17 Pages Posted: 24 Dec 2007
Adam Smith says relatively little about justice and punishment in the Theory of Moral Sentiments. What he does say is at times cryptic, and even the sections that are relatively clear and well worked out rest on a moral theory which requires us to look at moral action from a number of different perspectives and over a number of different stages. It is not my intention here to derive a theory from his, or even to claim that it is the best theory of its sort. I merely wish to defend the internal coherence and consistency of the theory of punishment, such as it is, from one of its most recent attacks, and in the process to add some new insights, or rather, syntheses of his (and others) ideas.
The idea that Smith viewed morality as dynamic, almost economic exchange helps, not only the operation of sympathy and moral judgment, but allows us to see a much closer link between the Theory of Moral Sentiments and the Wealth of Nations. Much remains to be said about this, as about his theory of justice. However, I do believe that to view Smith's moral theory from an "economic" perspective as a system of "sympathetic exchange" enables a more fruitful and cohesive account to be given of all aspects of his work, moral, economic and jurisprudential.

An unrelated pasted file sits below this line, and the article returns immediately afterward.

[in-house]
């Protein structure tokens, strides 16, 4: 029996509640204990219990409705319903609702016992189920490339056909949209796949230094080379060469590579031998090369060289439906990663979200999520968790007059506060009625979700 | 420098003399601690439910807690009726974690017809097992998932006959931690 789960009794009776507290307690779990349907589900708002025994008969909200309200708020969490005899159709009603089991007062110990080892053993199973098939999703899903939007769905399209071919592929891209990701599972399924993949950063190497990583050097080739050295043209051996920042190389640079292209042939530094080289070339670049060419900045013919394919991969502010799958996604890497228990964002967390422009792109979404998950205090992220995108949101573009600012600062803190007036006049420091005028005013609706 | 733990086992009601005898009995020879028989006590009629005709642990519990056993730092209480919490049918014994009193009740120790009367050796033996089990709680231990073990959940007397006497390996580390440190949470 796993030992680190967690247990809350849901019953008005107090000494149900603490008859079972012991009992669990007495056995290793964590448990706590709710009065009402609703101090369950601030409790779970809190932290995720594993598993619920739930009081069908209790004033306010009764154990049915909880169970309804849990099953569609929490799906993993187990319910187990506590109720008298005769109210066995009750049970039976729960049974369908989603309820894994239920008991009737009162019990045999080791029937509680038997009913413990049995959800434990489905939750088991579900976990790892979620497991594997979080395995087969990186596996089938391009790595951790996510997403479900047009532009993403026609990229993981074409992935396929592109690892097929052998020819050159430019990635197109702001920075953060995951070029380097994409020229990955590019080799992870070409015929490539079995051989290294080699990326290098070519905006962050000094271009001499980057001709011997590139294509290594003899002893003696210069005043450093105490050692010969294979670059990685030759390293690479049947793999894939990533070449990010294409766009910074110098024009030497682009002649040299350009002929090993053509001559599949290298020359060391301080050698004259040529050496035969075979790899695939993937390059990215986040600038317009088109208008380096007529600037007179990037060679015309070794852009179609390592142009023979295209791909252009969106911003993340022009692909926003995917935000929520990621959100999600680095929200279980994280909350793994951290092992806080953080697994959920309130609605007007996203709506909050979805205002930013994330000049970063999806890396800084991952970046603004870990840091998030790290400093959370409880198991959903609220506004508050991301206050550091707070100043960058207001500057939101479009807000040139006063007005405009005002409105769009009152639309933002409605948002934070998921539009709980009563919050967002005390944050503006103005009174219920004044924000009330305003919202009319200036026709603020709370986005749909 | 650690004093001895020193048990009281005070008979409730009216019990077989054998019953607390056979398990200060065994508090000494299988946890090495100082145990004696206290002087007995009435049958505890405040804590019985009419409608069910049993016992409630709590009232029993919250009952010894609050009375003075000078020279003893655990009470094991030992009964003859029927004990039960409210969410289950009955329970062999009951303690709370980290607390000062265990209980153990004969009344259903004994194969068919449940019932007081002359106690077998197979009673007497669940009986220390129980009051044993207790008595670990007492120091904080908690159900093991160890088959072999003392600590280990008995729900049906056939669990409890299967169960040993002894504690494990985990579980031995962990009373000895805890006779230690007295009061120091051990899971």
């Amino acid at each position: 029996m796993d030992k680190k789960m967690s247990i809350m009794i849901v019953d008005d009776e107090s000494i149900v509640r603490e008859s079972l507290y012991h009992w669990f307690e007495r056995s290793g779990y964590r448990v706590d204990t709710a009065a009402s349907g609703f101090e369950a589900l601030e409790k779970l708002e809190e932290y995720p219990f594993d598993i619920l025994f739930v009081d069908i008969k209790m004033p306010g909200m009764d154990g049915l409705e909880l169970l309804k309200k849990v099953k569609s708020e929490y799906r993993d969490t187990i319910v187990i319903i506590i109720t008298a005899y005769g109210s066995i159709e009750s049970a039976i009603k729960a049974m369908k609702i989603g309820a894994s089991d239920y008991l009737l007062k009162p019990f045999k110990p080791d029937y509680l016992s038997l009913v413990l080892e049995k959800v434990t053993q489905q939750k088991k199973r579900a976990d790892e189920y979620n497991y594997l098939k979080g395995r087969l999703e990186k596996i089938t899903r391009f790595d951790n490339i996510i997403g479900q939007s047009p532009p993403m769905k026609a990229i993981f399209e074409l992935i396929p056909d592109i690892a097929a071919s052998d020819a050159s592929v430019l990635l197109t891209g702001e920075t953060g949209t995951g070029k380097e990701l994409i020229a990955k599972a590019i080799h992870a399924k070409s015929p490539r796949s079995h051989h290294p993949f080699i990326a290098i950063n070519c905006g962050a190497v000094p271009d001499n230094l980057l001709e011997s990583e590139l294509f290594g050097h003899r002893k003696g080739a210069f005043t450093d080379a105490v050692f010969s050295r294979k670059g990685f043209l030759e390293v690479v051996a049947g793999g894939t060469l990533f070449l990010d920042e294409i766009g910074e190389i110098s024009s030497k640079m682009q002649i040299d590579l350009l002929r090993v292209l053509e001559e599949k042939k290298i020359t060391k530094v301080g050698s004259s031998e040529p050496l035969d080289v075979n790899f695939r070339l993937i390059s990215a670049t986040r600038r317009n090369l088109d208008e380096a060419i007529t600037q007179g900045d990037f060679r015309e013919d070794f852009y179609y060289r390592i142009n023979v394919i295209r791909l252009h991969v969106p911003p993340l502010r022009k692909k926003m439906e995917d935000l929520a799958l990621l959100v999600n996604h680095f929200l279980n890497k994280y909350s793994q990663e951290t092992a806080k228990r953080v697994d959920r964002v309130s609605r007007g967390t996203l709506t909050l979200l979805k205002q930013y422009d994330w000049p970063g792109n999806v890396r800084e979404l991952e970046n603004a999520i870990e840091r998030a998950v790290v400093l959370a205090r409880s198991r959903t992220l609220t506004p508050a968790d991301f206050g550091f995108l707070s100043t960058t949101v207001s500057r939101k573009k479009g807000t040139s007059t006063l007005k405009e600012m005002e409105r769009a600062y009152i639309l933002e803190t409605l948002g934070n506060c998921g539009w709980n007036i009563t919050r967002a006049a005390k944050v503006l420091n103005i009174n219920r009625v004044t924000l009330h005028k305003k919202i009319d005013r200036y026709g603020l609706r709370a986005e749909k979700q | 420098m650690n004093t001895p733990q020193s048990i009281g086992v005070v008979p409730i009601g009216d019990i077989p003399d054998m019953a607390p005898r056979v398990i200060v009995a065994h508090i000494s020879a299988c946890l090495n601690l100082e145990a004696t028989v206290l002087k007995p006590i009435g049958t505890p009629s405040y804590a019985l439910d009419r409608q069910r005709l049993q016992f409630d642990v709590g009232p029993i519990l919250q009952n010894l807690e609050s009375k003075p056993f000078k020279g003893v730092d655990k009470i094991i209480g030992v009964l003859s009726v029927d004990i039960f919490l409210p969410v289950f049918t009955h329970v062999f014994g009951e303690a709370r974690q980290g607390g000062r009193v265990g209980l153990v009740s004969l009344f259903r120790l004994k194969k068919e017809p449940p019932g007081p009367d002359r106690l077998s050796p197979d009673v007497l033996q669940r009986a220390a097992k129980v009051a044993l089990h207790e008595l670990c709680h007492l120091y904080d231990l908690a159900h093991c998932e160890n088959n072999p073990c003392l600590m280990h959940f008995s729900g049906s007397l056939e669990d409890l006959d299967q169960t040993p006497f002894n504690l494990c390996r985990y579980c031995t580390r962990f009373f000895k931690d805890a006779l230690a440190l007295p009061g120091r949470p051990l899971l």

Keywords: adam smith, punishment, jurisprudence, wealth of nations, theory of moral sentiments
Suggested Citation: Suggested Citation
Miller, Eric J., 'Sympathetic Exchange', Adam Smith, and Punishment. Ratio Juris, Vol. 9, No. 182, 1996. Available at SSRN: https://ssrn.com/abstract=1078363